What if a simple DNA test could match you to your one true love? And how far would you go to find The One? Well, if that idea sounds vaguely familiar then it might be because you’ve watched the show Soulmates, which recently released on Amazon Prime and covers a very similar concept. The One, which is coming to Netflix on March 12th, is an eight-part series based on the 2017 book of the same name by John Marrs.
Similar to Soulmates, The One focuses on a number of couples and characters, exploring how this incredible new matching service affects them and exploring the moral dilemmas introduced if your match turns out to someone that you are not currently in a relationship with. Many of their stories are interlinked in some way, but all of them lead back to Rebecca Webb (Hannah Ware), CEO and co-founder of ‘The One’, the company that’s out to “change relationships and dating forever”. When we first meet Rebecca, she’s presenting to an eager audience and declaring that “a single strand of hair is all it takes to be matched with the one person that you are genetically guaranteed to fall in love with.”. She then brings out Ethan, her own personal love match, to illustrate just how well the service works and just how in love she is.
But we soon learn that everything isn’t quite perfect in the life of Rebecca. A body pulled from the River Thames in episode one is that of Ben (Amir El-Masry), shown in flashbacks to be a close friend of both Rebecca and her business partner James (Dimitri Leonidas), around the time that they were trying to get a DNA database up and running for their new company. We also discover that Rebecca is actually sleeping in separate bedrooms to Ethan, her supposed ‘match’, and that her actual match is a man called Matheus, who she met in Tenerife. And it soon becomes clear that Rebecca will stop at nothing to protect her current position of power and to keep her past secrets from coming back to bite her.
Heading up the investigation into Ben’s death are detectives Kate (Zoë Tapper) and Nick (Gregg Chillin). Kate is going through her own ‘match’ experience with Sophia from Spain, and they currently speak over video calls, with Sophia arranging to fly over to the UK soon in order to be with Kate. The ups and downs and complications of how their relationship plays out are explored throughout the series in what is probably the most interesting part of the show overall.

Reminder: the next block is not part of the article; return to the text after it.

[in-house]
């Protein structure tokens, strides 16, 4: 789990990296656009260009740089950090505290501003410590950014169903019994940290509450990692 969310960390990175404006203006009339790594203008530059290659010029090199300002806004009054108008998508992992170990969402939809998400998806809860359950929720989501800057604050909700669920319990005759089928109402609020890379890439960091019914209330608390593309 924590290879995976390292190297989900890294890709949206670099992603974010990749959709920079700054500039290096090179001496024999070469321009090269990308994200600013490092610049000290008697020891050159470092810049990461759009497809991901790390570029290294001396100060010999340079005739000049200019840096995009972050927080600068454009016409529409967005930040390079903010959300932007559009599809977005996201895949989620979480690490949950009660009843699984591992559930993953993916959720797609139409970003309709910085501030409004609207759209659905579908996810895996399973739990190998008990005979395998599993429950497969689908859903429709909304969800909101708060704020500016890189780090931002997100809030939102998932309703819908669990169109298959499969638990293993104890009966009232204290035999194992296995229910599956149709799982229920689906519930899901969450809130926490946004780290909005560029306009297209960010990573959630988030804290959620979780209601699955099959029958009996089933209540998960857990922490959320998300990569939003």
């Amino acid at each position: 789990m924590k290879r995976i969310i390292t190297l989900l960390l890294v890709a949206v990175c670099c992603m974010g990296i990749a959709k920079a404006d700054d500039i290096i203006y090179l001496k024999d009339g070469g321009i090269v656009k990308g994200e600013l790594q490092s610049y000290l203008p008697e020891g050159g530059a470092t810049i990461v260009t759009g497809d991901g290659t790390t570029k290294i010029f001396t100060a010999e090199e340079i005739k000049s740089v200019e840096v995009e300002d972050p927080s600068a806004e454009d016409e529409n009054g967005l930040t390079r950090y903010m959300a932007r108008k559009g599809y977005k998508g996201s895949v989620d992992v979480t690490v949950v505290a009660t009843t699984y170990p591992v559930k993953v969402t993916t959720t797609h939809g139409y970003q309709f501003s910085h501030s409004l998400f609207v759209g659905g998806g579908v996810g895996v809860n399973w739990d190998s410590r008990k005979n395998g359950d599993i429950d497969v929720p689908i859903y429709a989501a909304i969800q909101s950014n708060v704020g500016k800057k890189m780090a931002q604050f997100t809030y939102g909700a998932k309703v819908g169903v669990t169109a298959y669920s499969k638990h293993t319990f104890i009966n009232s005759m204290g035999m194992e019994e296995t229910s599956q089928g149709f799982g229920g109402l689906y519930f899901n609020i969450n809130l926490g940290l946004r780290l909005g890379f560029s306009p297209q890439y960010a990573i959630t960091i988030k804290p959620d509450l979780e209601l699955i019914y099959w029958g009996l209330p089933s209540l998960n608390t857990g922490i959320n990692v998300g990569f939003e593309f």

Another relationship affected by the science of matching is that of Mark (Eric Kofi-Abrefa), a journalist writing exclusive stories fed to him by Rebecca Webb, and his wife Hannah (Lois Chimimba). Hannah recently registered Mark with ‘The One’ without him knowing and has not only since made contact with his match via Facebook, she now regularly meets up with Megan (Pallavi Sharda) too. The ups and downs of this particular setup become a little more predictable than those with Kate and Sophia.
Following so many people (including some key characters who work alongside and for Rebecca), not to mention the frequent flashbacks, make for a frustrating few opening episodes. Trying to remember who’s who and what happened when coupled with the fact that the majority of characters just aren’t that interesting or fully explored means that the whole thing just ends up being a relatively average drama. We know from very early on how Ben died and the basic circumstances surrounding his death, so it’s not even as if we’re kept in suspense throughout the episodes while everything is being pieced together. It all hangs on the final episode and the hope that justice is served and loose ends are tied.
Unfortunately, the final episode fails to satisfactorily tie up a lot of those loose ends and character stories, even ending things on a cliffhanger of sorts. If The One remains as a standalone series, then for me it was a disappointment. But if it returns for another series then I’m not quite sure I could stick with it for another eight episodes either.
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